The Blindness Of Michelle Bachelet

Michelle Bachelet, the president of Chile, has an old sentimental commitment to Castroism. (EFE)

14ymedio bigger14ymedio, Yoani Sanchez, 7 January 2018 — Nine years ago, Michelle Bachelet met with Fidel Castro during his convalescence. The Chilean president left that meeting stating that she had seen the former president lively and “handling a lot of information.” Her words were used by the Plaza of the Revolution to spread a lie: that the Commander in Chief was in good health.

This January, a new visit from Bachelet could lend itself to spreading another fallacy: that the Government of Raúl Castro still has numerous allies in the region beyond its unconditional supporters Nicolás Maduro, Daniel Ortega and Evo Morales, when in fact the circle of comrades in Latin America it is very diminished, like never before in the last decade.

A few weeks before delivering the presidential sash to Sebastián Piñera, the Chilean leader arrived in Cuba on Sunday to close a cycle of loyalty that rests more on emotional attachment than on political pragmatism. Her closeness to Havana is marked by an ideological nostalgia that clouds her view and her ability to recognize the lack of rights that mark the lives of Cubans.

Bachelet is a comfortable fellow traveler for the island’s authorities, because she has never made public any criticisms or democratic demands. One of the few flare-ups that occurred between the two governments was caused by Fidel Castro when, after the Bachelet’s visit in 2009, he criticized Chile’s position in the border dispute, dating back to the 19th century, that blocked Bolivia’s access to the sea. At that time, the Chilean president expressed her annoyance over those statements.

In each of her two terms Bachelet avoided showing sympathy for the cause of Cuban dissidents and has declined any contact with the countless activists from the island who have visited her country in recent years. From her mouth, there has never been any condemnation of the political repression systematically carried out by Raúl Castro, even when the victims are women.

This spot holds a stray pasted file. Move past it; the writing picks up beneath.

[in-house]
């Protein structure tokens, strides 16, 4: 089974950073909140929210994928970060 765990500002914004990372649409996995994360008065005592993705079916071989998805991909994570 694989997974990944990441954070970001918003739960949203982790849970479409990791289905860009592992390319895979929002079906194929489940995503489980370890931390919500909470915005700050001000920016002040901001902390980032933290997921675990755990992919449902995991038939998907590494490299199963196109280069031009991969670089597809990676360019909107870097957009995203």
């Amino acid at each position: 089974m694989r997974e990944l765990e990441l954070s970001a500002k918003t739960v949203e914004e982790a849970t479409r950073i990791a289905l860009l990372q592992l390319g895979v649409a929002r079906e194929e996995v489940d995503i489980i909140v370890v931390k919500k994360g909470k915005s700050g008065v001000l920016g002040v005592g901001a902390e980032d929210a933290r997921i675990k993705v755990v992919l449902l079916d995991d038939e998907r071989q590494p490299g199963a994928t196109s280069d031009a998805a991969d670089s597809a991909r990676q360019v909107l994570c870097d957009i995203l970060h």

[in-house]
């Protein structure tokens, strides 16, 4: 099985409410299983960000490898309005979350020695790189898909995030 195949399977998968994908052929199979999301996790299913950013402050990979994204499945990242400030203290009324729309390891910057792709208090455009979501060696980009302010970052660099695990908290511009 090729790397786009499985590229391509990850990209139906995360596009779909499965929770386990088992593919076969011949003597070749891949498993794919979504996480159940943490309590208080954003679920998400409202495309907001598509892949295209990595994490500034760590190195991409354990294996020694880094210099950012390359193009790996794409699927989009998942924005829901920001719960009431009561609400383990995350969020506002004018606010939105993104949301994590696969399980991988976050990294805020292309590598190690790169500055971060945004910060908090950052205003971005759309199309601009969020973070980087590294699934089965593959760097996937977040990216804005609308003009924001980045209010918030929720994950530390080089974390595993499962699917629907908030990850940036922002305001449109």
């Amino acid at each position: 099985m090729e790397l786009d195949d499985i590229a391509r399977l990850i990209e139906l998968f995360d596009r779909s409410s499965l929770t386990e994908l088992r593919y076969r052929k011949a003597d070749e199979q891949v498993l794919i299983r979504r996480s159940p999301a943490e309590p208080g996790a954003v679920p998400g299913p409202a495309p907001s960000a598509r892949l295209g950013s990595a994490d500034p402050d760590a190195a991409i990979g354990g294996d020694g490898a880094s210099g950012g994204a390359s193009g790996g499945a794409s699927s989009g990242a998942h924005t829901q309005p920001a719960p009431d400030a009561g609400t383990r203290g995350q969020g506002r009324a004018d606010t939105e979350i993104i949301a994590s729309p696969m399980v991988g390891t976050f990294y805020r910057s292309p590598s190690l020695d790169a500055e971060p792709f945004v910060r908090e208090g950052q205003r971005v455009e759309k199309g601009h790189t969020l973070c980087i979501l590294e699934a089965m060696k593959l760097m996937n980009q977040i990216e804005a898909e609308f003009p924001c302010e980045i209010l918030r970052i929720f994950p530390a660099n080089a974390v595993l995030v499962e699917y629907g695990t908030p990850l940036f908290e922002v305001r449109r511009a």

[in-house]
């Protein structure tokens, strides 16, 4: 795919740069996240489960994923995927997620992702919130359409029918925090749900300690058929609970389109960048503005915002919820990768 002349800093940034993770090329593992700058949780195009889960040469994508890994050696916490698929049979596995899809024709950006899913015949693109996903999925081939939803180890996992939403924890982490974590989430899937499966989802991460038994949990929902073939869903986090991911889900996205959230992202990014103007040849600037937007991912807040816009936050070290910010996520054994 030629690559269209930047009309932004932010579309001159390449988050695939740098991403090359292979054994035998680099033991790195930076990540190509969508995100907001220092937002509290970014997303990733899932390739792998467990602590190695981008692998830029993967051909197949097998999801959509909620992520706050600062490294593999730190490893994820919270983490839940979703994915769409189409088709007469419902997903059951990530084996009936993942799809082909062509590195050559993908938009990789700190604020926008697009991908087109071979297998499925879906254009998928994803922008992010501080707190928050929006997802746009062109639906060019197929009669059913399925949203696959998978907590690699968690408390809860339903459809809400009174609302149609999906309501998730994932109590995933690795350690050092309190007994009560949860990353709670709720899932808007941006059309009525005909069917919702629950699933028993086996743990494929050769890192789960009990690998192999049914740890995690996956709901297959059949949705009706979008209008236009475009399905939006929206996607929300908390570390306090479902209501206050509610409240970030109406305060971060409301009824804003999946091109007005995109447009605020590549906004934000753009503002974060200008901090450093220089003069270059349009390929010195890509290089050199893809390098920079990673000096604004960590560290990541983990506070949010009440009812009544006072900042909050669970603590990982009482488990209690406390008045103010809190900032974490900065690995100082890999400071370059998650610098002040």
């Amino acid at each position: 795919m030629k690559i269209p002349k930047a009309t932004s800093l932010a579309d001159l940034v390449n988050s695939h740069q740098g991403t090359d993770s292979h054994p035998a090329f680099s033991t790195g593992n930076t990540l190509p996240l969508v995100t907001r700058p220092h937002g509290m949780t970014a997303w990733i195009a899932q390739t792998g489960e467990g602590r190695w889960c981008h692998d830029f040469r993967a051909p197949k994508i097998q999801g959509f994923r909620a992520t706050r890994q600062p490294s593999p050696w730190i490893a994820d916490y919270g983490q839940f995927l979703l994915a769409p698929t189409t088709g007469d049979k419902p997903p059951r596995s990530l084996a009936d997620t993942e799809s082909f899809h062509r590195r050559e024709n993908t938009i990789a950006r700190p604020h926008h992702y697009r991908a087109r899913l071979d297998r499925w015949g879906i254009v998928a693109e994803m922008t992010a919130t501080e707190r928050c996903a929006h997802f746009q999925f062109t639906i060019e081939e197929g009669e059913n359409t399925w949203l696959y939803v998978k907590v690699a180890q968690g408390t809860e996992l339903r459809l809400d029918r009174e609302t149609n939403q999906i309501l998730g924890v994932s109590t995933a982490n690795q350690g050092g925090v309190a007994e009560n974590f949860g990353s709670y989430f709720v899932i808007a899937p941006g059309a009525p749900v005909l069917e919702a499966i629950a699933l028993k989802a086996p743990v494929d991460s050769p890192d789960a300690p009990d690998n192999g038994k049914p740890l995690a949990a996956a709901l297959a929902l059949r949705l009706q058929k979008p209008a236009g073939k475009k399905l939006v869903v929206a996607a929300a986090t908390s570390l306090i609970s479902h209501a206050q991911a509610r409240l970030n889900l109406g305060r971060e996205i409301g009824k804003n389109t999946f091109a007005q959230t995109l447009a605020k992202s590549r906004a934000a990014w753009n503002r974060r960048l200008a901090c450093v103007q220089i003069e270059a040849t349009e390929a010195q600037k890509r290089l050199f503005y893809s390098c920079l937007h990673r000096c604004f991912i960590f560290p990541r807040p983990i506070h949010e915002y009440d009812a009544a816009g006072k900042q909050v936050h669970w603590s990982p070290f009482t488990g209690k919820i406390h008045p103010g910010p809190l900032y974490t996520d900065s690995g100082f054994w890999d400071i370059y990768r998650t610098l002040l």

In his case, blindness and silence before the absence of freedoms in Cuba are not derived from ignorance. The Chilean press and the innumerable emigrants from the island in the southern country have let her know that her allies in Havana have been in power for almost six decades, forbidding other parties, repressing opponents and pushing their critics into exile.

The president, who a few weeks ago called her political adversary to congratulate him for having won in the second round of the presidential elections, knows that the lack of routine transfers of power sickens societies, impoverishes the solutions to any country’s problems, and entrenches one group in the highest spheres of power, a power that then ends up supplanting the name and will of the nation.

With her personal history, which includes the death of her father in prison, going underground and into exile, it is difficult to understand why the Chilean president does not face her Cuban counterpart and demand democratic changes, and much more so now that she herself is leaving power. That contradiction between her biography and her passivity before the Cuban dictatorship can only be understood from loyalty.

Bachelet has an old sentimental commitment to Castroism, although in her heart she knows that all that is left of the olive-green bearded ones, who once filled her dreams, is an immobilized gerontocracy. Calling on them publicly to respect the rights of their citizens would be like demolishing that utopia that she sighed for in her youth.

Like many other leftist politicians, the Chilean believes that if she points to the Plaza of the Revolution as a regime that violates human rights, it would be akin to going over to the side of the “right” and betraying her ideals. In order to maintain an ideological pose, she has been capable of choking back any signs and remaining silent before the acts of repudiation, arbitrary arrests and criminalization of thinking differently.

This Sunday began Bachelet’s last opportunity to amend her indifference and be consistent with her libertarian and democratic pedigree. One phrase, a few words, a meeting with activists, a tweet of commitment to the Cuban people and not to the Government, would be enough to repair her previous complicity.

Only with a gesture of this nature, will the visit of the Chilean president have been worth more than rubber stamping a memorandum of intention, closing some commercial agreement and serving Raul Castro to mask the growing loneliness that surrounds him in Latin America.


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